2003 marks the 25th year that Dave Frisina has been ‘turning it up’ at 95X. Mike Parrish, managing director of the industry trade publication Friday Morning Quarterback, recently talked with Frisina about his longevity, a shift in direction for the station, and his thoughts on when the S.U. Orangemen might win a national title…Q&A: WAQX’s Dave Frisina
by Mike Parrish
WAQX/Syracuse APD Dave Frisina is one of the few people in radio that can say he has spent his entire career with one station. Moving north from Long Island to central New York in 1978, he started doing weekends for “95X.” Twenty-five years and many management changes later, Frisina is still on the 95X airwaves, where he has handled everything from station mascot to overnights to a tenure as PD.
What has been keeping Frisina busy most recently is helping oversee a change at the Citadel rocker that will mean a focus on more currents and recurrents, moving 95X forward out of its Mainstream Rock roots and into an Active Rock direction. While still a work in progress, Frisina says they will have fully transformed the music and imaging in time for the spring book. Regardless of direction, citizens of central New York will still be tuning into 95.7 FM and hearing 95X ask them to do the same thing they have for the past quarter century – Turn It Up!
How has 95X survived 25 years of changes in Rock ‘N Roll trends?
We meet our audience’s expectations, balance our music library with compatible currents, adjust to market changes, remain highly visible in the community and know all the appropriate cliches.
What events do you have planned for 95X’s 25th anniversary?
A quiet romantic dinner, then into the jacuzzi. Actually, we’re planning on an extended, multi-pronged spectacular extravaganza to fully capture the magnitude of remaining in format for a quarter of a century! Or, whatever we can put together with trade.
How do you balance your airshift and programming duties?
As APD, I have a five hour show six days a week, host an hour-long local music show Sunday nights, voice-track a five hour afternoon drive show weekdays for [sister Classic Rock] WIII/Ithaca, plus I’m responsible for 95X station imaging. Then, twice a week, there are music meetings with PD Bob O’Dell. Overall, get in early and learn how to juggle.
What is your take on the radio/record industry relationship in 2003?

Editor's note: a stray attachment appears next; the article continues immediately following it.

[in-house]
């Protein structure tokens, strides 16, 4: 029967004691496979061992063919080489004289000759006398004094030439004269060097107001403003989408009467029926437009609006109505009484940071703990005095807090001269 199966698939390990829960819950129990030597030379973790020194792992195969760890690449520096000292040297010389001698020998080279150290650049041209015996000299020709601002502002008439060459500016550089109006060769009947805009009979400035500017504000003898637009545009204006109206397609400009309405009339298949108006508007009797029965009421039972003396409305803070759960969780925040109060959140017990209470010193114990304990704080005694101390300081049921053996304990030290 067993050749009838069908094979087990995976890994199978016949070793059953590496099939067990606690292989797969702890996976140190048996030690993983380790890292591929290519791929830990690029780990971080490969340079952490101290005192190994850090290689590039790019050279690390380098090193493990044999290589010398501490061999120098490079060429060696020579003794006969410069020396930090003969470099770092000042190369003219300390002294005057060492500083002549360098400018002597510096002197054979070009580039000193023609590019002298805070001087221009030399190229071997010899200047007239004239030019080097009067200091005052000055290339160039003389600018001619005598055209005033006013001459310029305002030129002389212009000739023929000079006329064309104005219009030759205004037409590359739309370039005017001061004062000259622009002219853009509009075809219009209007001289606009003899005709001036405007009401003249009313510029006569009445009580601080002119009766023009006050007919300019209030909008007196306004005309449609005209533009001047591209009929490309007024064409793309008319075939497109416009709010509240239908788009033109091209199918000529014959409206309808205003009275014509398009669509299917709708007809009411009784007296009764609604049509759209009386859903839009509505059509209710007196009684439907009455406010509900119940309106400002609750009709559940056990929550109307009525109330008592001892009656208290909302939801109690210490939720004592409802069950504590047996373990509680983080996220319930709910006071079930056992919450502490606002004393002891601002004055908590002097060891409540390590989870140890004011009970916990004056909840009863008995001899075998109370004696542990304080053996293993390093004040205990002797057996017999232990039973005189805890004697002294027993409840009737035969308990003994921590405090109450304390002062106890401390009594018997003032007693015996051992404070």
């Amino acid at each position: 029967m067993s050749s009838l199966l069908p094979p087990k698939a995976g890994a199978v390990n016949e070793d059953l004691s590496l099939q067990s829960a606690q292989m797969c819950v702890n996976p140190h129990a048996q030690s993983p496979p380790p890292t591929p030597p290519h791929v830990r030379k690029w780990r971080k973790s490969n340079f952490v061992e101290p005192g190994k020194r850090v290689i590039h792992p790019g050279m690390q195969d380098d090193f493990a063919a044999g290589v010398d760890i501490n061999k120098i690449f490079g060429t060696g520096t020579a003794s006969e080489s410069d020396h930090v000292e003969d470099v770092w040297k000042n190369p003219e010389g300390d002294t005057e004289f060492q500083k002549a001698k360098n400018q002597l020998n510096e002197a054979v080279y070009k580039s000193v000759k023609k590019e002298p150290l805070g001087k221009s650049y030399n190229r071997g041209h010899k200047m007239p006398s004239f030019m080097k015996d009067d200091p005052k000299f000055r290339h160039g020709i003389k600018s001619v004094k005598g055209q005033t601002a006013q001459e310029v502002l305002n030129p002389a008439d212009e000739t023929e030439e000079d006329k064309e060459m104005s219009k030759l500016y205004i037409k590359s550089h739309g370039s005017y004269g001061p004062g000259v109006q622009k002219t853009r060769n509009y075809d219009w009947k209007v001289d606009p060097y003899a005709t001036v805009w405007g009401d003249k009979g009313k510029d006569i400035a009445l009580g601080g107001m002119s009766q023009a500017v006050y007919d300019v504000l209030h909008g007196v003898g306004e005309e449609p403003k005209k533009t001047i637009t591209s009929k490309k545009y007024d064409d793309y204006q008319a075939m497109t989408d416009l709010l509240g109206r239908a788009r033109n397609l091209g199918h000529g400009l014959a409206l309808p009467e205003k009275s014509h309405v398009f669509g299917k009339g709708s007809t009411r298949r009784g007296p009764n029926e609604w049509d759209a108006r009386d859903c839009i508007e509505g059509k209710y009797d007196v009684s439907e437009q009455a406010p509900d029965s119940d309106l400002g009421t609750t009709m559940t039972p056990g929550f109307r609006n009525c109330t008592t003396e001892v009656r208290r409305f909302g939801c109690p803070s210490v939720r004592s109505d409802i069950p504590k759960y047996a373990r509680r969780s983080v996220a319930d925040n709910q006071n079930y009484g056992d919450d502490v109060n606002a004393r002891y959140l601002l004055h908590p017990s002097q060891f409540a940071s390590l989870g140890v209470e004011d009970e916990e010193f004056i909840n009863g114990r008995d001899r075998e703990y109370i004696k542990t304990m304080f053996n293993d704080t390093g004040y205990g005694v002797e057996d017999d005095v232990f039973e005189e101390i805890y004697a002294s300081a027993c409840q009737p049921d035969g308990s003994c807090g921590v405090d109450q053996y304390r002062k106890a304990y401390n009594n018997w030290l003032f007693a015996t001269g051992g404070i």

Keep the lines of communication open and remember that one hand washes another.
What is the defining Rock ‘N Roll moment of your career?
Living on site and broadcasting my show each day from Woodstock ’99 was interesting. Overall, the vast majority of media reports were slanted, misinformed, and, in some cases, blatantly deceptive. Being able to have the access to properly convey the musical experiences, festival environment and personal observations was a professional rush. It was a huge contrast in atmosphere and technical support from the ’94 version where I was calling in reports from a cell-phone in a pup tent behind the South Stage, which held its own ‘special’ memories.
What new artists do you see breaking out in 2003?
I’m particularly partial to a band called Simplelife (fronted by Mike Frisina). Otherwise, Socialburn seems to be developing a good buzz, Taproot is poised to take it to the next level and Audioslave will continue to be a total no-brainer.
What are the best and worst things about Syracuse?
Best: Syracuse University basketball and lacrosse, cost of living, and local music scene.
Worst: “Wind chill factor” and “lake effect snow.”
Will the Orangemen ever win a college hoops title?
If they did, I’d have nothing to look forward to. But through my orange-colored glasses, they are a year away from a real shot.
Reprinted from January 24, 2003. Copyright 2003 Friday Morning Quarterback Album Report, Inc. All rights reserved. Reprinted with permission. For subscription information, contact (856) 424-6873 or visit www.fmqb.com.